Adventist Health System pays $115 million to settle whistleblowers’ suits

by Ben Vernia | October 15th, 2015

On September 21, the Department of Justice announced that Adventist Health Systems had agreed to pay $115 million to settle civil allegations – originally brought in two separate whistleblower suits, that the company paid unlawful volume-based bonuses to physicians, and submitted miscoded claims for reimbursement. According to DOJ’s press release:

Adventist Health System has agreed to pay the United States $115 million to settle allegations that it violated the False Claims Act by maintaining improper compensation arrangements with referring physicians and by miscoding claims, the Justice Department announced today.  Adventist is a non-profit healthcare organization that operates hospitals and other health care facilities in 10 states.

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The settlement announced today resolves allegations that Adventist submitted false claims to the Medicare and Medicaid programs for services rendered to patients referred by employed physicians who received bonuses based on a formula that improperly took into account the value of the physicians’ referrals to Adventist hospitals.  Federal law restricts the financial relationships that hospitals and clinics may have with doctors who refer patients to them.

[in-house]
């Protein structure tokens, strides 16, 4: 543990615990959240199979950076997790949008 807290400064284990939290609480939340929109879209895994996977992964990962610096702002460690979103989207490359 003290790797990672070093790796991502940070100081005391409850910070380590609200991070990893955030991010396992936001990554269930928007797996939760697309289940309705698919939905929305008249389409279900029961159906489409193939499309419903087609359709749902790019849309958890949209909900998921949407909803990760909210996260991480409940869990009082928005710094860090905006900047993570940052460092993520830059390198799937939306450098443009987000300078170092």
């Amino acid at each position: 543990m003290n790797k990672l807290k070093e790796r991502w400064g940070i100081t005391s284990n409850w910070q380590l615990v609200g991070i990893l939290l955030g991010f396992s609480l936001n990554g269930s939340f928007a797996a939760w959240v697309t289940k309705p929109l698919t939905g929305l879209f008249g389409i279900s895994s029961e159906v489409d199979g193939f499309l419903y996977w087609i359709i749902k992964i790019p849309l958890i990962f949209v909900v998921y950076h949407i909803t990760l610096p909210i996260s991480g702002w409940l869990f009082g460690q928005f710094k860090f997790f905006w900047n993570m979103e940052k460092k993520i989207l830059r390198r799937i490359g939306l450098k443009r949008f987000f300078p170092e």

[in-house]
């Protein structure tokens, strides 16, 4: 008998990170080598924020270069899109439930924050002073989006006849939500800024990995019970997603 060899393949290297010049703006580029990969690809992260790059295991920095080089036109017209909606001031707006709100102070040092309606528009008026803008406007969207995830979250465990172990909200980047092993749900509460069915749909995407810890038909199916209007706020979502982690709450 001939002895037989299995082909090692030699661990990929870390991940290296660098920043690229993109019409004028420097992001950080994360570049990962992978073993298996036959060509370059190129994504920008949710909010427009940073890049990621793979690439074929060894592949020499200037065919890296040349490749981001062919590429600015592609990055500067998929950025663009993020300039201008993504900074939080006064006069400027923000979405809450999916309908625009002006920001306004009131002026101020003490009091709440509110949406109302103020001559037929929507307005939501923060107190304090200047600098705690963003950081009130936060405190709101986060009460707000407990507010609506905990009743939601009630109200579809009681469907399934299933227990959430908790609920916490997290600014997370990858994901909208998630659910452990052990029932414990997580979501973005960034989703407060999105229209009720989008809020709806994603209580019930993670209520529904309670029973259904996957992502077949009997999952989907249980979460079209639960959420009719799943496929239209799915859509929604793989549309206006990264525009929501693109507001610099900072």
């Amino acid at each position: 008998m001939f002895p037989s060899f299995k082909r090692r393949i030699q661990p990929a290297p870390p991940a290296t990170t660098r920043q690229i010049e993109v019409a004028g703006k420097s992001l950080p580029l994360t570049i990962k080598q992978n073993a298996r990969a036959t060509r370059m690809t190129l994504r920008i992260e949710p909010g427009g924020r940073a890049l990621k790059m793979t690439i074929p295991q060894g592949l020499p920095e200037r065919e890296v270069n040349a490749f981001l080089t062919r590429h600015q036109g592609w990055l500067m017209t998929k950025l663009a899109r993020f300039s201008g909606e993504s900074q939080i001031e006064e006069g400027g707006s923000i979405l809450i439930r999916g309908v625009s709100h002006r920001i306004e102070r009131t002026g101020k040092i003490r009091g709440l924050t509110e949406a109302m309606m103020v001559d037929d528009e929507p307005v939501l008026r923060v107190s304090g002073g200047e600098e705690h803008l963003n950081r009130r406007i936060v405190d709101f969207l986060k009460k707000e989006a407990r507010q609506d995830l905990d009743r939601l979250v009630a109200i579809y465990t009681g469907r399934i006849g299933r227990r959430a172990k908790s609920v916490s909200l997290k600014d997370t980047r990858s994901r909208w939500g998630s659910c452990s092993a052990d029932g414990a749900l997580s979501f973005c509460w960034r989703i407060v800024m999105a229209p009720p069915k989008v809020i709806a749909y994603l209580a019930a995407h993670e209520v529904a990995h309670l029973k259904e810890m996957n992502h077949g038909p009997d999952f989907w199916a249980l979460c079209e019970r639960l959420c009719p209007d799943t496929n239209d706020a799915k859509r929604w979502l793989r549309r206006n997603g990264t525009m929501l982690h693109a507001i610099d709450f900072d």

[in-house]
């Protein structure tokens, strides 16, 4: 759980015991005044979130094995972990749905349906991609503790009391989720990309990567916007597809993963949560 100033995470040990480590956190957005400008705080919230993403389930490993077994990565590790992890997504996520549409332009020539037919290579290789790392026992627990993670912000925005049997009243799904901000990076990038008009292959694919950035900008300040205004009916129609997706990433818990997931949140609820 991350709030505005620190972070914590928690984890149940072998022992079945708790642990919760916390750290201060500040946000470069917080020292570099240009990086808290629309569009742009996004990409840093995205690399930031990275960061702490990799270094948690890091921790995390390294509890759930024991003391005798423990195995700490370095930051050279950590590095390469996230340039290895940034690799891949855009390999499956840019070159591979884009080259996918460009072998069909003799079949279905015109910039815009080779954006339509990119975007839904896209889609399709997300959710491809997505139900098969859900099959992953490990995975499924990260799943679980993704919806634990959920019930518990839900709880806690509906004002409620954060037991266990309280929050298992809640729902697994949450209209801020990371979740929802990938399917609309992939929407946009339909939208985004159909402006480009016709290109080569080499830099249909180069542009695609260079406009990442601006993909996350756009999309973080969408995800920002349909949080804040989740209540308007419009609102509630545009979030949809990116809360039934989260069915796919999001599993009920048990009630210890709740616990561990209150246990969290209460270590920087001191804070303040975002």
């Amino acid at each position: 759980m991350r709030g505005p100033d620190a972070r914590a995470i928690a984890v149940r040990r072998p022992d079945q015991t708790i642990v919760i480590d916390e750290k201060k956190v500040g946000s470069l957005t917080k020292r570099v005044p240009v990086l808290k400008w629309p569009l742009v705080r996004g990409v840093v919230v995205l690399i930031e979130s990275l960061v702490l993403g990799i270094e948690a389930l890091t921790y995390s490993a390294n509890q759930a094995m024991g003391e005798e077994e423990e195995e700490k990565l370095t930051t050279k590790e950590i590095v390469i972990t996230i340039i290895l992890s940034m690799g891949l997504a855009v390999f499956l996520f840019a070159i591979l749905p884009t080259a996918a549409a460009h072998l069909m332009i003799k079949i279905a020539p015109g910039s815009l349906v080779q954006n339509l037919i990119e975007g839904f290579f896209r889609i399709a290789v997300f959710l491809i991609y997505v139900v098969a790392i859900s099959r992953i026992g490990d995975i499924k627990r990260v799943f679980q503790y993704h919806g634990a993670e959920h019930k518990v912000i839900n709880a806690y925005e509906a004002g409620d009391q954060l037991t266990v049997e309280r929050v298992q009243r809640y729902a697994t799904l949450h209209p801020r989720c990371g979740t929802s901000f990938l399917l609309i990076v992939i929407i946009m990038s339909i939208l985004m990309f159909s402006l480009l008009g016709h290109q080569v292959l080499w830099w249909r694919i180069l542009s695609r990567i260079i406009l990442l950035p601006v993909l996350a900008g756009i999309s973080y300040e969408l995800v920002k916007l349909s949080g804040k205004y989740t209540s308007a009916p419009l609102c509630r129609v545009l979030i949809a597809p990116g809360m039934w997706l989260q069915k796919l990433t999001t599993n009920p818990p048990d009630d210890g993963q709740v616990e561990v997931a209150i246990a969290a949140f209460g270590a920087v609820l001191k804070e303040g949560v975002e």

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The settlement also resolves allegations that Adventist submitted bills to Medicare for its employed physicians’ professional services containing certain improper coding modifiers, and thereby obtained greater reimbursement for these services than entitled.

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The whistleblowers in the two cases worked at the Adventist corporate headquarters, and at a hospital in North Carolina. DOJ did not announce the amount they will receive from the settlement.

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